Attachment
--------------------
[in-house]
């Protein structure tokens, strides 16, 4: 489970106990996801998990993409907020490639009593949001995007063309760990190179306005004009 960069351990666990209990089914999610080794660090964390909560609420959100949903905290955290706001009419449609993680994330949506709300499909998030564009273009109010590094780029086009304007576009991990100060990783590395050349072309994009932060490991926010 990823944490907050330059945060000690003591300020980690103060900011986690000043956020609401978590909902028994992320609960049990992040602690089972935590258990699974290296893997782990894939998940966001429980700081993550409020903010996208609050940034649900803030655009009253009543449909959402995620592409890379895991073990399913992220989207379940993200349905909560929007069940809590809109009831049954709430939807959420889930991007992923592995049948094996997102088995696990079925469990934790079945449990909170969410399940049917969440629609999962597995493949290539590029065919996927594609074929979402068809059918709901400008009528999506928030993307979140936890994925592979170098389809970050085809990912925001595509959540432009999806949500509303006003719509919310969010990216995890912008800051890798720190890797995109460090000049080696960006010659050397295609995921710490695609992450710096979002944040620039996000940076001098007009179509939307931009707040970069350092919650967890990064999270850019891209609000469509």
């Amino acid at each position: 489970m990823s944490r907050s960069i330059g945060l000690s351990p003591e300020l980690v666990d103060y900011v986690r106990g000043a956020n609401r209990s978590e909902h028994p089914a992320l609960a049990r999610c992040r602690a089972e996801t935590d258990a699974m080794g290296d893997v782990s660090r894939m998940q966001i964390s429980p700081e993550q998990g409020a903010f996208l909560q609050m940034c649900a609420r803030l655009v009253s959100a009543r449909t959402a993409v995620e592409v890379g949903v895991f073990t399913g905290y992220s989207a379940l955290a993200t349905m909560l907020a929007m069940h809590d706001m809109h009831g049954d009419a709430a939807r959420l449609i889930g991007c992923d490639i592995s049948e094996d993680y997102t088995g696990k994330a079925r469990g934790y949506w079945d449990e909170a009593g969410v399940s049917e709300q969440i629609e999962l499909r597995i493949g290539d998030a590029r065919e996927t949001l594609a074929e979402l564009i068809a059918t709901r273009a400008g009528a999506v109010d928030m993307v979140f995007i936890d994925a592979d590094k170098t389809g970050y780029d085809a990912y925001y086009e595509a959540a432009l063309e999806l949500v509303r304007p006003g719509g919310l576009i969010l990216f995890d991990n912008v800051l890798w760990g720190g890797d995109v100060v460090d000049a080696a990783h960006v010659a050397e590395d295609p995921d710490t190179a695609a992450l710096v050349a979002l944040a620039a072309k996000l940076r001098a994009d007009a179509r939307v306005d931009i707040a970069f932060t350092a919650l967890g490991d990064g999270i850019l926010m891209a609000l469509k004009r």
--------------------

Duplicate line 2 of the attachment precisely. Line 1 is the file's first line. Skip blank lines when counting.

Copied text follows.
């Protein structure tokens, strides 16, 4: 489970106990996801998990993409907020490639009593949001995007063309760990190179306005004009 960069351990666990209990089914999610080794660090964390909560609420959100949903905290955290706001009419449609993680994330949506709300499909998030564009273009109010590094780029086009304007576009991990100060990783590395050349072309994009932060490991926010 990823944490907050330059945060000690003591300020980690103060900011986690000043956020609401978590909902028994992320609960049990992040602690089972935590258990699974290296893997782990894939998940966001429980700081993550409020903010996208609050940034649900803030655009009253009543449909959402995620592409890379895991073990399913992220989207379940993200349905909560929007069940809590809109009831049954709430939807959420889930991007992923592995049948094996997102088995696990079925469990934790079945449990909170969410399940049917969440629609999962597995493949290539590029065919996927594609074929979402068809059918709901400008009528999506928030993307979140936890994925592979170098389809970050085809990912925001595509959540432009999806949500509303006003719509919310969010990216995890912008800051890798720190890797995109460090000049080696960006010659050397295609995921710490695609992450710096979002944040620039996000940076001098007009179509939307931009707040970069350092919650967890990064999270850019891209609000469509």